People are getting fed up with the high costs, taxes, crime, grime, and homelessness rampant in many of America’s cities, most of which have been run by Democrats for decades. From Kristin Tate at thehill.com:
Am I the only one in my spinning class at Equinox in Manhattan who’s fed up paying $200 every month for a gym with clean showers, $3,000 in rent every month for an apartment without cockroaches and $8 every morning for a cup of coffee? Am I the only one moving through the greater part of New York City boroughs and seeing an inexorable march of urban decay matched with the discomfort of crowding and inexplicable costs? I know I am not.
New York is the most expensive city in America. Its lower-cost neighborhoods are riddled with crime and homelessness. Its public schools, some of which are among the worst in the nation, look more like prisons than places of learning.
With between up to 50 percent of their paycheck going to a combination of federal, local and city taxes, not including other consumer taxes baked into every aspect of their consumer practices, residents don’t even have the comfort of knowing that their tax expenditures are going to the improvement of their lives in the city. New York infamously misuses the hard-earned tax revenues of its citizens in ways that scarcely benefit them.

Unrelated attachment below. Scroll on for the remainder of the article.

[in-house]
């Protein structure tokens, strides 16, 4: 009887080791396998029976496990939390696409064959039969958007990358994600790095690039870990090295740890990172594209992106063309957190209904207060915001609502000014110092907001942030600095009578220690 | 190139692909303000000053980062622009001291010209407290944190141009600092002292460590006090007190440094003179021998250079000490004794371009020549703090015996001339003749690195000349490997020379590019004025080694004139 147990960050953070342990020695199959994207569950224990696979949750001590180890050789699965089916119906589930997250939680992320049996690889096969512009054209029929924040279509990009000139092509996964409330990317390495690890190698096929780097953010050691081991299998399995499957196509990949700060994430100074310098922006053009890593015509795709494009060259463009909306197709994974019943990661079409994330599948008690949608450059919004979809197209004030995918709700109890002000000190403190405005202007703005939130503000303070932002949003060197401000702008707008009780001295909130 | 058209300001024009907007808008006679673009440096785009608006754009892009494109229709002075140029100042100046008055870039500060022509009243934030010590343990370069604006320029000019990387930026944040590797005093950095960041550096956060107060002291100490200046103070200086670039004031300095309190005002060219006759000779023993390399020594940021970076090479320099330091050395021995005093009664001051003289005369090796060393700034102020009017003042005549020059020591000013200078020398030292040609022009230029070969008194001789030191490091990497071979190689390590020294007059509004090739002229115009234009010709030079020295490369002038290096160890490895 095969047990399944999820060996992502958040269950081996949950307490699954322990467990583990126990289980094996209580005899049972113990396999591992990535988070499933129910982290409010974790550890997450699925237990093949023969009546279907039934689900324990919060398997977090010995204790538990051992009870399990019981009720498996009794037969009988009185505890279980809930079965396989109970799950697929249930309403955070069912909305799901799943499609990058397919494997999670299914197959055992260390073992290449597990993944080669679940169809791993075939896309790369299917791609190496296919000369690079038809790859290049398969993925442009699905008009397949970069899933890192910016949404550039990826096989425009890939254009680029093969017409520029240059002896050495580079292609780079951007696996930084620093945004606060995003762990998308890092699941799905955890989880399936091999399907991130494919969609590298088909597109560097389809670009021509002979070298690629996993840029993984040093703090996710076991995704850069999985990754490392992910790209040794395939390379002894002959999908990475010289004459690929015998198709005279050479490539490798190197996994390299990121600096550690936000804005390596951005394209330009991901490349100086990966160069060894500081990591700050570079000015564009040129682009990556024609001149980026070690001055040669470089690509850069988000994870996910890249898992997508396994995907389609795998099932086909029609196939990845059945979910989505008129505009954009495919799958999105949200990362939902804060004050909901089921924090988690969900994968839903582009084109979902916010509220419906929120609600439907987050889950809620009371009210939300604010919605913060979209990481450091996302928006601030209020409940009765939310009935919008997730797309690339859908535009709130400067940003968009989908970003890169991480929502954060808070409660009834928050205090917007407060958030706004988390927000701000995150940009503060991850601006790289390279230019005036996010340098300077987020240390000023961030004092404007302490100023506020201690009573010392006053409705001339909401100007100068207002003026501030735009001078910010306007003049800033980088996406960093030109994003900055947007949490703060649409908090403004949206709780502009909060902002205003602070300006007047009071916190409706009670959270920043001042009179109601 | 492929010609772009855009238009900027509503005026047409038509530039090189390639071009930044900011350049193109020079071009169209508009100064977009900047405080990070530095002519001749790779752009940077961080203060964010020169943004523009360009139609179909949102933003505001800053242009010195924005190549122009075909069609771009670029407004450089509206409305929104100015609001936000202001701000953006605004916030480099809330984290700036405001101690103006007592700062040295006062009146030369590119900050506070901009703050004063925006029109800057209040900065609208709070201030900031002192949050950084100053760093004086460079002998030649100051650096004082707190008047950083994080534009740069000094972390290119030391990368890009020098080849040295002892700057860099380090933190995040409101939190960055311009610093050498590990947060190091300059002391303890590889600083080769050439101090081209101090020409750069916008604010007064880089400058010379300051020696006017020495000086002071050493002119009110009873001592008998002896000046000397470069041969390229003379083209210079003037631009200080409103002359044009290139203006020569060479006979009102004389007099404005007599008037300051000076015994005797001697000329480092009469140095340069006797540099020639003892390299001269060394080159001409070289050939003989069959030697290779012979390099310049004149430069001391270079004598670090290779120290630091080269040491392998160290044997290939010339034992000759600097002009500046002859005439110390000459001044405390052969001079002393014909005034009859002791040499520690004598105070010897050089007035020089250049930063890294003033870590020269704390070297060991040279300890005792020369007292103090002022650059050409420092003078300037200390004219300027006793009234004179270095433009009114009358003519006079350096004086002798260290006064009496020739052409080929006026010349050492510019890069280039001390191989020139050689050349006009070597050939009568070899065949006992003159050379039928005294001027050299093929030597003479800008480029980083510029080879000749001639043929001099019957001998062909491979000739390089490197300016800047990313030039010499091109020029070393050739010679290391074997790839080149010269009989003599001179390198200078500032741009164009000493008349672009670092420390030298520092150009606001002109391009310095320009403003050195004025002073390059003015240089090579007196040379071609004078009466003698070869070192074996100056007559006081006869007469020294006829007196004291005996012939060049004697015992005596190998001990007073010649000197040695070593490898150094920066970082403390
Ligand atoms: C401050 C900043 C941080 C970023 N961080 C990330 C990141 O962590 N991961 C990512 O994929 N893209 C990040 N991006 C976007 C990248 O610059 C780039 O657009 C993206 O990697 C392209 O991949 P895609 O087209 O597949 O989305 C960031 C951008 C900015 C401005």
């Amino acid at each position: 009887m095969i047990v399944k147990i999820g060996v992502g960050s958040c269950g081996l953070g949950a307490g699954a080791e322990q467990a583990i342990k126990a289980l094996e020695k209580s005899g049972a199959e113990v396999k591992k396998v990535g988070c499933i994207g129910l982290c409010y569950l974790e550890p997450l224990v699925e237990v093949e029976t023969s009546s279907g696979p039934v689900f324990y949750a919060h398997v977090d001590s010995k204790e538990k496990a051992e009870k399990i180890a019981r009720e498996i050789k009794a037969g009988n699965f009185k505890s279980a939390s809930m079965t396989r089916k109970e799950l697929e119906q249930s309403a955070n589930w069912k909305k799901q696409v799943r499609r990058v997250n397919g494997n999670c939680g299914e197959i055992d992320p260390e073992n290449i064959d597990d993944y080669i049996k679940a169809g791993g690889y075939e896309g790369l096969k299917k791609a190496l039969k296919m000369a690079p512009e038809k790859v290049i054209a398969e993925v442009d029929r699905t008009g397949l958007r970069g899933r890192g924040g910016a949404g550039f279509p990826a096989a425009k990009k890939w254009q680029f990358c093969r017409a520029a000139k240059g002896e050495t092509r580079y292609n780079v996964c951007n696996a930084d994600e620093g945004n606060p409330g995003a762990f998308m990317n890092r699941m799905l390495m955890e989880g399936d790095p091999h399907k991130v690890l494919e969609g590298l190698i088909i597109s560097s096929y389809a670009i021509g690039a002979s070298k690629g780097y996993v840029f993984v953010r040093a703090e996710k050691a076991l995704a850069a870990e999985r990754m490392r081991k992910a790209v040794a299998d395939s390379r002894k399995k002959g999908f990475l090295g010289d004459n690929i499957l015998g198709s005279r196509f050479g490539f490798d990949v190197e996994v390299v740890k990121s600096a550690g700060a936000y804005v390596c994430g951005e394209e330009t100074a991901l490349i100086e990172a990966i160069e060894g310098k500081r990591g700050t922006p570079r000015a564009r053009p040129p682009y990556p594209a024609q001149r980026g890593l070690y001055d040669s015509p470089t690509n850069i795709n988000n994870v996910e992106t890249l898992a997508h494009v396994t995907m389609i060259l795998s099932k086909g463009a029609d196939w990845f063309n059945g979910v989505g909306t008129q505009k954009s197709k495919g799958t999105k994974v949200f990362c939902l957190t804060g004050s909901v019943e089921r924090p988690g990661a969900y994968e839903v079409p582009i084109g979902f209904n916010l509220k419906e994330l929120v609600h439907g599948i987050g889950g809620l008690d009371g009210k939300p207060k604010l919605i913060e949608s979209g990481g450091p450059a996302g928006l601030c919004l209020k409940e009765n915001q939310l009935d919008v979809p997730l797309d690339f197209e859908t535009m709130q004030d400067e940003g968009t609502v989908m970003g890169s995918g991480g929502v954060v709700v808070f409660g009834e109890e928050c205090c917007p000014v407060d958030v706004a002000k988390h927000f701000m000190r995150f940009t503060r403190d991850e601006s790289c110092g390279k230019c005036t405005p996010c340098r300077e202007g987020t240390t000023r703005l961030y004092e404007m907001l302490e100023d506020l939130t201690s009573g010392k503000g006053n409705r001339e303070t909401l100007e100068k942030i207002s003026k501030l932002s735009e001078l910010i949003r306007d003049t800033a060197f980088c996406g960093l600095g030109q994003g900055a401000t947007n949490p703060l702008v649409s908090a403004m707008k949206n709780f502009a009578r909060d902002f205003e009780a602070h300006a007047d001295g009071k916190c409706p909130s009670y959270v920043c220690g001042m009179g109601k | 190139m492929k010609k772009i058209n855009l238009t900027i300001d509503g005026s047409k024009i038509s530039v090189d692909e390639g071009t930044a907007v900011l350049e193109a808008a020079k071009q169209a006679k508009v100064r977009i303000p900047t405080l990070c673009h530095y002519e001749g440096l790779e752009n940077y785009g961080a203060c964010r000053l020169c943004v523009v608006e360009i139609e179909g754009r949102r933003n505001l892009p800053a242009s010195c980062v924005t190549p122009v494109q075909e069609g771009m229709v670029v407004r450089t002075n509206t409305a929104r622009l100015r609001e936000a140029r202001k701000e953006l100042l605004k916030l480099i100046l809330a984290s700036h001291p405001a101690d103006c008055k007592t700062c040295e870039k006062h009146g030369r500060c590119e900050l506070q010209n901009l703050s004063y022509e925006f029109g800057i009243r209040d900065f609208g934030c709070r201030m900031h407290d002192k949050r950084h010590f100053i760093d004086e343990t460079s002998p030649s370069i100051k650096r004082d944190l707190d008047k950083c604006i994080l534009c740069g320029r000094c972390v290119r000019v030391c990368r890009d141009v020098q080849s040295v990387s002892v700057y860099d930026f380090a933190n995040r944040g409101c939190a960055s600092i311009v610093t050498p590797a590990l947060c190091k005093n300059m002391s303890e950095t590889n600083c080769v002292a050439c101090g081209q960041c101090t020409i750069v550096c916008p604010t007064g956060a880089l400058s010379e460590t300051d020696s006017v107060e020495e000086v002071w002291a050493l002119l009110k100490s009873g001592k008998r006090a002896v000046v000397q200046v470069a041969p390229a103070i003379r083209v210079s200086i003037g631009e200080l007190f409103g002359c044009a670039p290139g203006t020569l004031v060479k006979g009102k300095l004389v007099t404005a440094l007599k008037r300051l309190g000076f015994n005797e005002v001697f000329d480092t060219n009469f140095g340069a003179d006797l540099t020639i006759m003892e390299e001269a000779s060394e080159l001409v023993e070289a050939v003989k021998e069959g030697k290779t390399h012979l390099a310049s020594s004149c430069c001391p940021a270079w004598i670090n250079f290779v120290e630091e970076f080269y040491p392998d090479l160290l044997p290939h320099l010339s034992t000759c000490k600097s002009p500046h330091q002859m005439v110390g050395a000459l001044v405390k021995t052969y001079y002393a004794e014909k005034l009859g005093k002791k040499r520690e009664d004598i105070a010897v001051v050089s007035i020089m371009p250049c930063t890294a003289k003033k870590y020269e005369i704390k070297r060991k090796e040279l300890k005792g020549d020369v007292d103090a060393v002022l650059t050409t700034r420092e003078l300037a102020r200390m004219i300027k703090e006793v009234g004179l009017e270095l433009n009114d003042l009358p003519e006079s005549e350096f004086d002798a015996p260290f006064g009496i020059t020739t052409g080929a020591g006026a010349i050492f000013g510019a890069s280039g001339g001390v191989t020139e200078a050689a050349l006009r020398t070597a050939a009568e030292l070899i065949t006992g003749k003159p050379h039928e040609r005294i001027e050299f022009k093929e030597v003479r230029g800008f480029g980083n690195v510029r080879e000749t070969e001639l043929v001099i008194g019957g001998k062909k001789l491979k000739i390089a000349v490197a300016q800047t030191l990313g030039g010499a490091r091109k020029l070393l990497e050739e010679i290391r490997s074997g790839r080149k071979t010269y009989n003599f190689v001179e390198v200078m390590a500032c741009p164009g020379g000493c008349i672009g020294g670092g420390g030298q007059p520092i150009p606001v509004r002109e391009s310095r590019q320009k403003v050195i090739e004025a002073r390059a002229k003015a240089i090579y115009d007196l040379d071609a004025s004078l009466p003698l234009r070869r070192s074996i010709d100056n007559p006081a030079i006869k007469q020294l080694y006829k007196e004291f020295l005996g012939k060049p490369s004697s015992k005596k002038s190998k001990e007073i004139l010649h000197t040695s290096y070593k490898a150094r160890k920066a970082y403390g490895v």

Eventually, city and state taxes, fees, and regulations become so burdensome that people and corporations jump ship. More people are currently fleeing New York than any other metropolitan area in the nation. More than 1 million people have moved out of the New York City metro area since 2010 in search of greener pastures, which amounts to a negative net migration rate of 4.4 percent.
The recently passed tax bill, which repeals the state and local tax (SALT) deduction, will only speed up the exodus. Thanks to the bill’s passage, many New York taxpayers will save little or nothing despite a cut in the federal rate. The state’s highest earners — who have been footing an outsized share of the bill — will pay tens of thousands of dollars more in income taxes in 2018. In New York alone, loss of the SALT deduction will remove $72 billion a year in tax deductions and affect 3.4 million residents.
To continue reading: The great exodus out of America’s blue cities
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